But! Working at a school has encouraged me to push past this pessimism. If an eleven year old can start learning something with so much enthusiasm, why shouldn’t I? Also, and here’s the best bit: of I fail, I’m simply being a relatable role model for the kids. There’s nothing more comforting than seeing an older person mess something up. Phew. Pressure’s off. Now they can feel better about themselves – I’ve done a good deed simply by being really quite shit at poetry writing/rounders/the floss. Give yourself a pat on the back and a gold star.
So yesterday I went bouldering, something I’ve been meaning to do for ages. I was pretty rubbish, I can’t lie (the video is my talented friend, not me. Hopefully some people didn’t read down to here and think that I’m that skilled.) But thanks to some rather determined friends I made it up six or seven routes. They were the easiest ones and I was terrified every time my feet left the ground but still. I also learnt that a lot of bouldering is sitting on the floor chatting and watching other, extremely ripped people do all the work – so it was much more enjoyable than anticipated.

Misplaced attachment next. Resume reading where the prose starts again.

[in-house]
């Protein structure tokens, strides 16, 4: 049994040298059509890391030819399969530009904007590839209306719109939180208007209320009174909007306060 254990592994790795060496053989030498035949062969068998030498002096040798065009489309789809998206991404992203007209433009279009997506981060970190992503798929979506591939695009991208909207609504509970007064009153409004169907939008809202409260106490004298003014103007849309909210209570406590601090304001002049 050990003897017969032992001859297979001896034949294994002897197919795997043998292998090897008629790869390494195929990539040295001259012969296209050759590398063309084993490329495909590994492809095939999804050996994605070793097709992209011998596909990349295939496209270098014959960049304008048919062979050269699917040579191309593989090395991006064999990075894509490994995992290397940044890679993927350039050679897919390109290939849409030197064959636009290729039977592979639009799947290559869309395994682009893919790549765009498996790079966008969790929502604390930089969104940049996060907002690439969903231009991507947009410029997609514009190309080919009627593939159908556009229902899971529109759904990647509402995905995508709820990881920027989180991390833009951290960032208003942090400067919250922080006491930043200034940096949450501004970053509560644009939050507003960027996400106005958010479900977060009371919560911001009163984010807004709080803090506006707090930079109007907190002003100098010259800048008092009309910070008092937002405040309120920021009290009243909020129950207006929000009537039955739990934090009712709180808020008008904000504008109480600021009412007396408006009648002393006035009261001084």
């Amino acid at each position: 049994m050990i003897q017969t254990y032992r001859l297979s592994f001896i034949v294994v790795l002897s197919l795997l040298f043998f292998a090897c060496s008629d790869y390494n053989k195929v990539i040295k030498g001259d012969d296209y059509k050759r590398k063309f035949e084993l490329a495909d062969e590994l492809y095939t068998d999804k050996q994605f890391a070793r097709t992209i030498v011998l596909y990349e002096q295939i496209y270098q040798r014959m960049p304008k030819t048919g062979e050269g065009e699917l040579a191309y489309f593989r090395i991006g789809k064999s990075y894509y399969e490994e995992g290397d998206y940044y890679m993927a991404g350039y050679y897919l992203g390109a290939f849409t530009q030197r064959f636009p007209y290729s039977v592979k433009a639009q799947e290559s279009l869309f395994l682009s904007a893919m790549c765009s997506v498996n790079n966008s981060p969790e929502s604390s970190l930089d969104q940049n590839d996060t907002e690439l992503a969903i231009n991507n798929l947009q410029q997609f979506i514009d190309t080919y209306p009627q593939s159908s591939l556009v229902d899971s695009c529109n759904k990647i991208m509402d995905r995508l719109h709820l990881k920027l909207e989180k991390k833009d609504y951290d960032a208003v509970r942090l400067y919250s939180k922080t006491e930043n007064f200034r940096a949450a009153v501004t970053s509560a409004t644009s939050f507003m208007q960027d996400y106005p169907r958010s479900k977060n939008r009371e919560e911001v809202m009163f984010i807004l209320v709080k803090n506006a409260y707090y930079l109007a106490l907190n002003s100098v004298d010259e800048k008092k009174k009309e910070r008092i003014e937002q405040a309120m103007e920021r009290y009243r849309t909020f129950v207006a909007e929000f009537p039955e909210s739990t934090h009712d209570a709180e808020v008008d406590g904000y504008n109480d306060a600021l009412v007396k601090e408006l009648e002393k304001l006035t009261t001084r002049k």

To sum up: If you fail, you are doing your good deed for the day and everyone thanks you for it. Also bouldering is fun.
This Wednesday enjoy a lovely Twitter thread in which kids re-name normal things to make them seem cool. I’ve included a couple below, and you can find the whole thing here.
And just think – if a crow can be a “halloween eagle”, you can be anything!